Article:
A year ago, the Ann Arbor Art Center was carrying $450,000 in debt. Now the arts education and promotion group is entering its second century with almost $250,000 in the bank.

What a difference a well-timed sale makes: this past February, the art center sold the “Art Factory,” its studio building on Felch Street, to Icon Technologies for $950,000–about $300,000 more than it cost to buy and renovate it in 1996.

Back then, art center CEO Marsha Chamberlin says, the mortgage payment was less than the center was spending to rent studio space elsewhere. And few worried about the debt when the economy was strong: in 2001, the center’s WineFest fund-raiser alone netted $225,000. But student fees never covered the cost of running the Art Factory, and donations have plunged: this year’s WineFest brought in just $62,000.

The center’s staff, which peaked at eighteen in 1997, has shrunk to eleven people. The studios are back at the center’s headquarters on West Liberty, which was renovated this summer.

Chamberlin says she is thrilled with the changes, which included taking back some adjoining space the center had previously rented out. Most visibly, an exhibit gallery was moved upstairs, making room for a pottery studio right in the front display window. At the Art Factory, Chamberlin says, prospective students “had to go looking” for the studios. “Now,” she says with a smile, “it is going to be in their face.”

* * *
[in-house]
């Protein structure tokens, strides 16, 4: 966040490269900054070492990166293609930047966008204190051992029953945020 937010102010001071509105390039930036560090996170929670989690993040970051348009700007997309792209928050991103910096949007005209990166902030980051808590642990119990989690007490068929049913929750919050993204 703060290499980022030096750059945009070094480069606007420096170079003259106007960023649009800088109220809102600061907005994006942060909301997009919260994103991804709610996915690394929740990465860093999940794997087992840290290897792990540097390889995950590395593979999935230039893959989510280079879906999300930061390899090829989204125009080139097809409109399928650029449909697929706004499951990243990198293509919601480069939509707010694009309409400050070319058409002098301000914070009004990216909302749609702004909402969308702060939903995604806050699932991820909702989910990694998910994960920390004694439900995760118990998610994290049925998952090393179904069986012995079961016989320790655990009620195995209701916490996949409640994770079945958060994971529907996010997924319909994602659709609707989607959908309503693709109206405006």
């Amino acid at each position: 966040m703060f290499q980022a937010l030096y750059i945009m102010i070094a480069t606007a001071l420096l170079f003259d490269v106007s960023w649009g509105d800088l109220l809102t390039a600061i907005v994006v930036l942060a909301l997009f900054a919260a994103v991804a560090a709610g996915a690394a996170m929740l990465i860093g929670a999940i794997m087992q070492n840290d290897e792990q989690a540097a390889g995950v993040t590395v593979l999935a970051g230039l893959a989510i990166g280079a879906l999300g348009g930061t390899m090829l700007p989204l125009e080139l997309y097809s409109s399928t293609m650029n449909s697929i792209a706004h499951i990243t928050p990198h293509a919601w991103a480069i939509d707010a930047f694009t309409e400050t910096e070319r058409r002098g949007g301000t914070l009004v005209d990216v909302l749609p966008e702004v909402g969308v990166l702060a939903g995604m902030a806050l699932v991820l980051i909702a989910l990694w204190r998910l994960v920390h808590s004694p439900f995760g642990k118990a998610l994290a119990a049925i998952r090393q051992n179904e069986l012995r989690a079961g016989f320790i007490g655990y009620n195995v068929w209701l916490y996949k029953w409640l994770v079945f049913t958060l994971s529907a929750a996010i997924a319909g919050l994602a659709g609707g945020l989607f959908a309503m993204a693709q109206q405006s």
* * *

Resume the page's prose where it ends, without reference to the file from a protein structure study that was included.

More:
Chamberlin, a former potter, was hired as the group’s first paid director in 1979 and has led it ever since. She says having everything under one roof makes the center much easier to manage. And, without the Art Factory’s mortgage to pay, “we are weaning ourselves from using WineFest to pay operating expenses. Our goal is for the profits of WineFest to be used solely as cash reserves.”

This year, the art center also came up with a new fund-raiser: hoop-shaped bike racks that announced “art” in colorful letters. Paid for by the DDA, they’ve popped up all over downtown. Thirty center supporters and nearby businesses have contributed $1,000 each to sponsor a rack.